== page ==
Working folks created Labor Day

Published 3:09 pm Monday, September 6, 2010

Most working men and women received a well-deserved day off on Monday in honor of Labor Day.

Still others, including some retail, public service and medical, worked through the day, giving of themselves because some shops just don’t close down.

Americans have observed Labor Day for more than a century, but the first Labor Day holiday was celebrated on a Tuesday, Sept. 5, 1882, sponsored by the Central Labor Union, to demonstrate and have a picnic.

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A good many industrial centers followed the example of the Central Labor Union in the following years. Some municipalities worked the Labor Day celebration into their ordinances because so many of their people were union workers.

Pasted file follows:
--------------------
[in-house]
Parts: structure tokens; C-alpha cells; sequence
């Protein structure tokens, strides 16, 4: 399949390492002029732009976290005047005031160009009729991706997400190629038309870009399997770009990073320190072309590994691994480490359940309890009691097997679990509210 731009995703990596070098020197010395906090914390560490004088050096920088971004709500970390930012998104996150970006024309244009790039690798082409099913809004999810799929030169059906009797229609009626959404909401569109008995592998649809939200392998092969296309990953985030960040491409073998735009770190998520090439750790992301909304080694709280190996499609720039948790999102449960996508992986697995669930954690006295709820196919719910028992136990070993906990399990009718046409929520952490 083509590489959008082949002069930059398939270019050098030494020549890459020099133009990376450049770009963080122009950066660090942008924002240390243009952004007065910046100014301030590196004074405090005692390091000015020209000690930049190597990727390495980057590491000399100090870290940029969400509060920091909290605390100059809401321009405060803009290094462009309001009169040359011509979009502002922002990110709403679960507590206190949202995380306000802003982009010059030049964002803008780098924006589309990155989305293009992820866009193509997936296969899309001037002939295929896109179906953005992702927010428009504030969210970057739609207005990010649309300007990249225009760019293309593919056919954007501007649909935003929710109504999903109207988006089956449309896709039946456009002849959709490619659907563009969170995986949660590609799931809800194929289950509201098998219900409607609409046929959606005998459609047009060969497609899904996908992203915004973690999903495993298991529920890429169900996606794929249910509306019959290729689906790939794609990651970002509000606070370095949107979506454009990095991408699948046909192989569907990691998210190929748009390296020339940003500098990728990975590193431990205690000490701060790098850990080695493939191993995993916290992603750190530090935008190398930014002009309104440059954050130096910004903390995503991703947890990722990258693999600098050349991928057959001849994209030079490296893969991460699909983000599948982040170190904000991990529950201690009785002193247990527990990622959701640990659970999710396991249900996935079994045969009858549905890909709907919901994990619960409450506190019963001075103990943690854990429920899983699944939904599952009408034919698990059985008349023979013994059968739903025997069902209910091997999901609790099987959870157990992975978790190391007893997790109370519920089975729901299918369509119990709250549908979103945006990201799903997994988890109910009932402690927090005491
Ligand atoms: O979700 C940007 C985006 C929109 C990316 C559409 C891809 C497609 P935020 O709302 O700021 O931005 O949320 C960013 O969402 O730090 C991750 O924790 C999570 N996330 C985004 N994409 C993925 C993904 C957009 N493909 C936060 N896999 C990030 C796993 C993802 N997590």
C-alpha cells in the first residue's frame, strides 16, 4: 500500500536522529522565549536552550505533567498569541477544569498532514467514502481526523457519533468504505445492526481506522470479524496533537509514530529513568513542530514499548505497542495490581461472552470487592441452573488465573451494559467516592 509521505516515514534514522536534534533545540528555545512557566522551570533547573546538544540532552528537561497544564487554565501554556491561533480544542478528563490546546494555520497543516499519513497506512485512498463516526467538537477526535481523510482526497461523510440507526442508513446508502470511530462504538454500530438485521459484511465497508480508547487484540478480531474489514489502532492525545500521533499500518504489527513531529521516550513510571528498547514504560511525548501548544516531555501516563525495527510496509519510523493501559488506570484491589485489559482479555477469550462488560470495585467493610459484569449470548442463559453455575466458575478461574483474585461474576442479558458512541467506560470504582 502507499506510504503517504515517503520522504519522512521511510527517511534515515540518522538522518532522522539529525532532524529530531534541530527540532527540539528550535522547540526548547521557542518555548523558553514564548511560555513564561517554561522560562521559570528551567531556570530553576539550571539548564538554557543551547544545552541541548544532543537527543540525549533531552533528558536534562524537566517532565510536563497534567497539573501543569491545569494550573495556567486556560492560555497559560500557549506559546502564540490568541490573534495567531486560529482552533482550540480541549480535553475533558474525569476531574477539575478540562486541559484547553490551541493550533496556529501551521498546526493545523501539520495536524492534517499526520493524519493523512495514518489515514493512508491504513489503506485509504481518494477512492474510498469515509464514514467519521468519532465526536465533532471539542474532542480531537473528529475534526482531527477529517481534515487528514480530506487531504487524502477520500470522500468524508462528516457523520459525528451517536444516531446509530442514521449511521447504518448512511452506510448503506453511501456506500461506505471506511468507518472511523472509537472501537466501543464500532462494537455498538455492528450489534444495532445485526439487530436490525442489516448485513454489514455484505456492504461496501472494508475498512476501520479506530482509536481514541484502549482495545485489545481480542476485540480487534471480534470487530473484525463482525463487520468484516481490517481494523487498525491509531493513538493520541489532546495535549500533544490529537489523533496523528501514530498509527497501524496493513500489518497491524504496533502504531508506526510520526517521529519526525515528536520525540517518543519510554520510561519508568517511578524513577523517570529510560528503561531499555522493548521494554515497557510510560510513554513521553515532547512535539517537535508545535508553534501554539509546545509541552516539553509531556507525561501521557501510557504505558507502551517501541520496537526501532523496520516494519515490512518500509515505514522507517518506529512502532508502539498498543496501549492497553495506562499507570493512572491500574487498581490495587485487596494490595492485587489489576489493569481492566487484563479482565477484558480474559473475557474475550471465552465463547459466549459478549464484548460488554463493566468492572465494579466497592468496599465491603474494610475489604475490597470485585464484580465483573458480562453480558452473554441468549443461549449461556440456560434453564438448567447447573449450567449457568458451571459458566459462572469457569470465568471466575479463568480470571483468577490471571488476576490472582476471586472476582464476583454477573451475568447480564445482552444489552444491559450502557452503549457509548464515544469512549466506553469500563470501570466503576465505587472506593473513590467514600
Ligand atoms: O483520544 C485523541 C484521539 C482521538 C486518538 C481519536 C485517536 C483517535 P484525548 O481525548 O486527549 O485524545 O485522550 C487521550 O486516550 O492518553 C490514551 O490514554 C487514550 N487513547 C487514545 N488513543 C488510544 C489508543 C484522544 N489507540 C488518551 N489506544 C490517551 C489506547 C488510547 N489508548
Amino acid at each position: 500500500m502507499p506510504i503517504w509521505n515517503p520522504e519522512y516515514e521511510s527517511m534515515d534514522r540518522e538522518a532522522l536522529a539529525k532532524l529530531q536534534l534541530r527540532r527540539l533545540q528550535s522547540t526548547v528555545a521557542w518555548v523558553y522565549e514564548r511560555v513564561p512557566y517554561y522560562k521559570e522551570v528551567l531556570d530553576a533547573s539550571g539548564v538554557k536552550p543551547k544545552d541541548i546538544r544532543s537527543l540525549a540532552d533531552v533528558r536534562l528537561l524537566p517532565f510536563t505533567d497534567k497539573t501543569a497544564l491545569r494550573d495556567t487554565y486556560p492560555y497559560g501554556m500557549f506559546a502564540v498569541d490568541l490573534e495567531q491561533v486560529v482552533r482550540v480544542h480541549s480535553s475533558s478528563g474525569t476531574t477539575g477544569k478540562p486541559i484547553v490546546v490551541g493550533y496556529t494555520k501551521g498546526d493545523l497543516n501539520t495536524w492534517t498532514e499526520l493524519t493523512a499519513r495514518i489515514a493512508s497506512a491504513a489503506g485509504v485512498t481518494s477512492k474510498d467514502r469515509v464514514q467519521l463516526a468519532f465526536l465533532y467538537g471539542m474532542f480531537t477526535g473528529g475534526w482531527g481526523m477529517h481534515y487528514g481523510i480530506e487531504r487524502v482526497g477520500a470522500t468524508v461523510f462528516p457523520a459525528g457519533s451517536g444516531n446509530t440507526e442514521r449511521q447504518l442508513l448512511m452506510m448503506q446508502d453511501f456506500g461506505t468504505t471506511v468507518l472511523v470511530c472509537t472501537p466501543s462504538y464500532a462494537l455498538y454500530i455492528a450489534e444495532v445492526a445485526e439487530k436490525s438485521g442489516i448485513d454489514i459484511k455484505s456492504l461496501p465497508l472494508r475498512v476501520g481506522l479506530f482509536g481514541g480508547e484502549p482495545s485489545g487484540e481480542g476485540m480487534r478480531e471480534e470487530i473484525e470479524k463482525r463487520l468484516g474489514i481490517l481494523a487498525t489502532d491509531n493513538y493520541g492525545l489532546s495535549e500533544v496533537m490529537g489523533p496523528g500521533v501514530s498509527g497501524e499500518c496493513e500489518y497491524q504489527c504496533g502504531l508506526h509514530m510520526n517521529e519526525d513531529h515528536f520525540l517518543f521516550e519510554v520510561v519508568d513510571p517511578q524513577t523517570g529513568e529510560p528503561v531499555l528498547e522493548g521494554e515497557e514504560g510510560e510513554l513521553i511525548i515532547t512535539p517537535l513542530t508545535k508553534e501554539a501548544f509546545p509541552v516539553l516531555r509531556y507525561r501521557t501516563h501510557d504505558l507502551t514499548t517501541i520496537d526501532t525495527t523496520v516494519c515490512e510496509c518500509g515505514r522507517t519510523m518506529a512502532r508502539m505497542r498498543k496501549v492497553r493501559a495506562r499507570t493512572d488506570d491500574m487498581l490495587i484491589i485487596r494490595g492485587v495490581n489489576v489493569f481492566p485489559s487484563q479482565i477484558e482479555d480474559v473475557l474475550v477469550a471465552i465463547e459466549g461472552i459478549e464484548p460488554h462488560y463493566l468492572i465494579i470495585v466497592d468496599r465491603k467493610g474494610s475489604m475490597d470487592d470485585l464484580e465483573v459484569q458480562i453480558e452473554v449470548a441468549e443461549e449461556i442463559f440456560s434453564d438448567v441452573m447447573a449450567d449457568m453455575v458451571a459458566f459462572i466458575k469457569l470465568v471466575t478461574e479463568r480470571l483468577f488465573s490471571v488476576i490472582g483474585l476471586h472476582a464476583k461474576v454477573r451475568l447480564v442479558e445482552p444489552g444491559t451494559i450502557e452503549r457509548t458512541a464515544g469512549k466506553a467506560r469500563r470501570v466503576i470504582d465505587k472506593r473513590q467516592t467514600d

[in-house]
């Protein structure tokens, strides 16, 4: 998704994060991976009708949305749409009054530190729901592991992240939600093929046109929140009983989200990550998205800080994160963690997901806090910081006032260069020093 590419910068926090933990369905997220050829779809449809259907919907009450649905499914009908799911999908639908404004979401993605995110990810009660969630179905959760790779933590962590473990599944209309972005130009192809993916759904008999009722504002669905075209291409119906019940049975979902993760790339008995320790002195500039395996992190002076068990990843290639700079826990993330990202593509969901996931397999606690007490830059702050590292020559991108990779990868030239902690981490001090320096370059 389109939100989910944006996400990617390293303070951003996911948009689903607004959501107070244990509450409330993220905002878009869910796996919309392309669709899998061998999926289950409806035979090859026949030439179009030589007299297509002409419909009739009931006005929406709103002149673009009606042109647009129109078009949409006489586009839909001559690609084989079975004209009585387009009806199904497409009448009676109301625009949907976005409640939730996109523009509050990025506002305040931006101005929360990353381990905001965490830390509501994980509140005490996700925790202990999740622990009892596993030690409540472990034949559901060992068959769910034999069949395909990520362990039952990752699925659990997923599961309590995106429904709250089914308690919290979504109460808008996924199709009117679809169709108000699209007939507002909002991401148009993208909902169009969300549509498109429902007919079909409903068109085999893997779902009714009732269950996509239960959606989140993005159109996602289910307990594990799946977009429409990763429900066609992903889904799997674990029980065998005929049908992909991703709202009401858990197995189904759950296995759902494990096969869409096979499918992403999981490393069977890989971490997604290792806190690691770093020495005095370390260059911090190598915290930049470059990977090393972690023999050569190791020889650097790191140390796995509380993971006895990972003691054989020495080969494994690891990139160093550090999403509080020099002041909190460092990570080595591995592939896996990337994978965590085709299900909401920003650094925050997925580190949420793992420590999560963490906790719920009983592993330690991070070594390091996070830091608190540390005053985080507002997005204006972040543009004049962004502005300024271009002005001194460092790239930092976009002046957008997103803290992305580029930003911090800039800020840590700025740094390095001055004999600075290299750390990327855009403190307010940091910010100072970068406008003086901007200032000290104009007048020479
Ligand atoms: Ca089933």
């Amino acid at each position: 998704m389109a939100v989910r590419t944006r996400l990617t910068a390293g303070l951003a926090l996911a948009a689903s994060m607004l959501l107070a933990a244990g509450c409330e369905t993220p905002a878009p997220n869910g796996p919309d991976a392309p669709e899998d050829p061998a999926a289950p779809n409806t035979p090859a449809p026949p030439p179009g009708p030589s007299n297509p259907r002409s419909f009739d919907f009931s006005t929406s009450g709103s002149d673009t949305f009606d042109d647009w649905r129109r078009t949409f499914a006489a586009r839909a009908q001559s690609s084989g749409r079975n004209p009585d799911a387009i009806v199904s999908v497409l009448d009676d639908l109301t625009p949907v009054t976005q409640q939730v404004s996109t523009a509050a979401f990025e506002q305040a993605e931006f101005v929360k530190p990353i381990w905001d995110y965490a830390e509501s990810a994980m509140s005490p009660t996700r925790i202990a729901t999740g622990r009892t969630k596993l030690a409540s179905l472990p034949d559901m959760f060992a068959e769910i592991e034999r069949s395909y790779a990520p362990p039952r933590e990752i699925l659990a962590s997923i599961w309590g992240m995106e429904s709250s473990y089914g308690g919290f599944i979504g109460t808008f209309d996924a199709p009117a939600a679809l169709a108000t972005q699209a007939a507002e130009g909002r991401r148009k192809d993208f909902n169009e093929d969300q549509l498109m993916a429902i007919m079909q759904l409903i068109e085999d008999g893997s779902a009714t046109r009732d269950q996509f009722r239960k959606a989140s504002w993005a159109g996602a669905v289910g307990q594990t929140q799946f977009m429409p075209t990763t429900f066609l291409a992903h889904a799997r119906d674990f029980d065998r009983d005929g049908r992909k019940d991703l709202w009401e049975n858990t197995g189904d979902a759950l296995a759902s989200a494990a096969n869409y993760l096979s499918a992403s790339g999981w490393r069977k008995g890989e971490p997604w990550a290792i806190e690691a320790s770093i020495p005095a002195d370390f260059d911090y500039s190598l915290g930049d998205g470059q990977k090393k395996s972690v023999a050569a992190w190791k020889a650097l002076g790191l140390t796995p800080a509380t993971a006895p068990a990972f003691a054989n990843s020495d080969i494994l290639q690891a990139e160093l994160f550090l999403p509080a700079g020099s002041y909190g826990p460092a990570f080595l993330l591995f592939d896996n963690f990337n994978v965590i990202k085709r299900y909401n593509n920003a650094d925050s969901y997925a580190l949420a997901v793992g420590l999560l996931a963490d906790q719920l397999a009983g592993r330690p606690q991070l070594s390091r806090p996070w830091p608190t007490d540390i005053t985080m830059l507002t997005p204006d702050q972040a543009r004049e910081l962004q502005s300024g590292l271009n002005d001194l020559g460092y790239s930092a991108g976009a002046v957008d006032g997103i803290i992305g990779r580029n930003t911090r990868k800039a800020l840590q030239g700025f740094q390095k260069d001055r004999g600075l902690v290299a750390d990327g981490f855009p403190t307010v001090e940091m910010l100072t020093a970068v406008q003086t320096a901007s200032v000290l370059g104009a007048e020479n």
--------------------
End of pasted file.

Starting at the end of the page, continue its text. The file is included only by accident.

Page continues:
Then, in 1887, the New York Legislature considered a measure to recognize Labor Day nationwide. Yet, Oregon was the first to pass a statewide law to honor workers on their day. The Oregon legislation passed Feb. 21, 1887.

In the shadow of the violence that would become known as the Pullman Strike in 1894, Congress passed the federal holiday measure six days after the end of the strike. President Grover Cleveland sought reconciliation with the labor movement, and he wanted to belay any more violence between workers and federal authorities.

It’s good to know the history behind what we celebrate.

Now, today, most of us are back to work, being productive. And that is what labor is all about.